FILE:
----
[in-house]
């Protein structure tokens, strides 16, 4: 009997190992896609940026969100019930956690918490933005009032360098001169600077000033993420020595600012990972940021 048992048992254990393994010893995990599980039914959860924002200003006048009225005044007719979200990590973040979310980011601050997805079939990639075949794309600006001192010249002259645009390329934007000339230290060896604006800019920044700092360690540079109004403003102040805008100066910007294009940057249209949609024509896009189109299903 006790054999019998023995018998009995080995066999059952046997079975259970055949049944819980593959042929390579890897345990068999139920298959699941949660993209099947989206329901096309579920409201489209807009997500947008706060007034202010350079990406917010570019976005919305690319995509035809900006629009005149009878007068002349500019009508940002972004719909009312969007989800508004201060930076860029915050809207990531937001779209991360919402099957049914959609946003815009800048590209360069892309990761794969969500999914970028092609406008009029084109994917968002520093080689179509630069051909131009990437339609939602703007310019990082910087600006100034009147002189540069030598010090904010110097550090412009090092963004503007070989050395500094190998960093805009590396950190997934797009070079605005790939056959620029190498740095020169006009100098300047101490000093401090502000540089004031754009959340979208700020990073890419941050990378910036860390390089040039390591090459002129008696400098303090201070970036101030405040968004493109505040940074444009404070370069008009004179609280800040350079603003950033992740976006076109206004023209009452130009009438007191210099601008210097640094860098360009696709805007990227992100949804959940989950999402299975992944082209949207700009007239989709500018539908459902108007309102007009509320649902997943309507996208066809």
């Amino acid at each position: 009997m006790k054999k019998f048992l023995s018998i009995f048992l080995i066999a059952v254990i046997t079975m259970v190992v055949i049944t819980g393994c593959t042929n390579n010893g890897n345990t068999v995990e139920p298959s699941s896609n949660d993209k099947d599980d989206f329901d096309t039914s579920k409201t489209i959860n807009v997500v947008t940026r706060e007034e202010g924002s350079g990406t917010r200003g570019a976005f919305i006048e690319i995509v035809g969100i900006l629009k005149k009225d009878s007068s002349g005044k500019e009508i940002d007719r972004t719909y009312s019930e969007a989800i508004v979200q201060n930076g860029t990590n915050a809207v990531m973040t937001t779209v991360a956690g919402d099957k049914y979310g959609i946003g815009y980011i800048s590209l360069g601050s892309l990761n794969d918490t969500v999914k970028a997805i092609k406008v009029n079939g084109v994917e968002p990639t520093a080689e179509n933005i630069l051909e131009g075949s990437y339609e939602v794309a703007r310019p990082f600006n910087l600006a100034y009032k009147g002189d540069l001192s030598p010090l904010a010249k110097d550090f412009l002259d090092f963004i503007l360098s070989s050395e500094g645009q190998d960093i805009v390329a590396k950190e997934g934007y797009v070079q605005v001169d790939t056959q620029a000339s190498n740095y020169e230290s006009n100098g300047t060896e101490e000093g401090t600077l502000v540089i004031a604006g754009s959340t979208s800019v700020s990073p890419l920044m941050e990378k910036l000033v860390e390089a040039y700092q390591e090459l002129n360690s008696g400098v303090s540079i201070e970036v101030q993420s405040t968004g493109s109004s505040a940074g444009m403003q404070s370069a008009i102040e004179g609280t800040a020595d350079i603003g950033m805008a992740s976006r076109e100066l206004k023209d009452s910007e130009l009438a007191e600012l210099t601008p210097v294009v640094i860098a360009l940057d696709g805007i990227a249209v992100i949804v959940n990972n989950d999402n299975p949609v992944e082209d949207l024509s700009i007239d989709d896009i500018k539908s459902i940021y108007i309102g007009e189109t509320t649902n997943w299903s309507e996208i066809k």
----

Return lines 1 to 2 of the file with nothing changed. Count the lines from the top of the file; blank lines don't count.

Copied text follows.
[in-house]
């Protein structure tokens, strides 16, 4: 009997190992896609940026969100019930956690918490933005009032360098001169600077000033993420020595600012990972940021 048992048992254990393994010893995990599980039914959860924002200003006048009225005044007719979200990590973040979310980011601050997805079939990639075949794309600006001192010249002259645009390329934007000339230290060896604006800019920044700092360690540079109004403003102040805008100066910007294009940057249209949609024509896009189109299903 006790054999019998023995018998009995080995066999059952046997079975259970055949049944819980593959042929390579890897345990068999139920298959699941949660993209099947989206329901096309579920409201489209807009997500947008706060007034202010350079990406917010570019976005919305690319995509035809900006629009005149009878007068002349500019009508940002972004719909009312969007989800508004201060930076860029915050809207990531937001779209991360919402099957049914959609946003815009800048590209360069892309990761794969969500999914970028092609406008009029084109994917968002520093080689179509630069051909131009990437339609939602703007310019990082910087600006100034009147002189540069030598010090904010110097550090412009090092963004503007070989050395500094190998960093805009590396950190997934797009070079605005790939056959620029190498740095020169006009100098300047101490000093401090502000540089004031754009959340979208700020990073890419941050990378910036860390390089040039390591090459002129008696400098303090201070970036101030405040968004493109505040940074444009404070370069008009004179609280800040350079603003950033992740976006076109206004023209009452130009009438007191210099601008210097640094860098360009696709805007990227992100949804959940989950999402299975992944082209949207700009007239989709500018539908459902108007309102007009509320649902997943309507996208066809």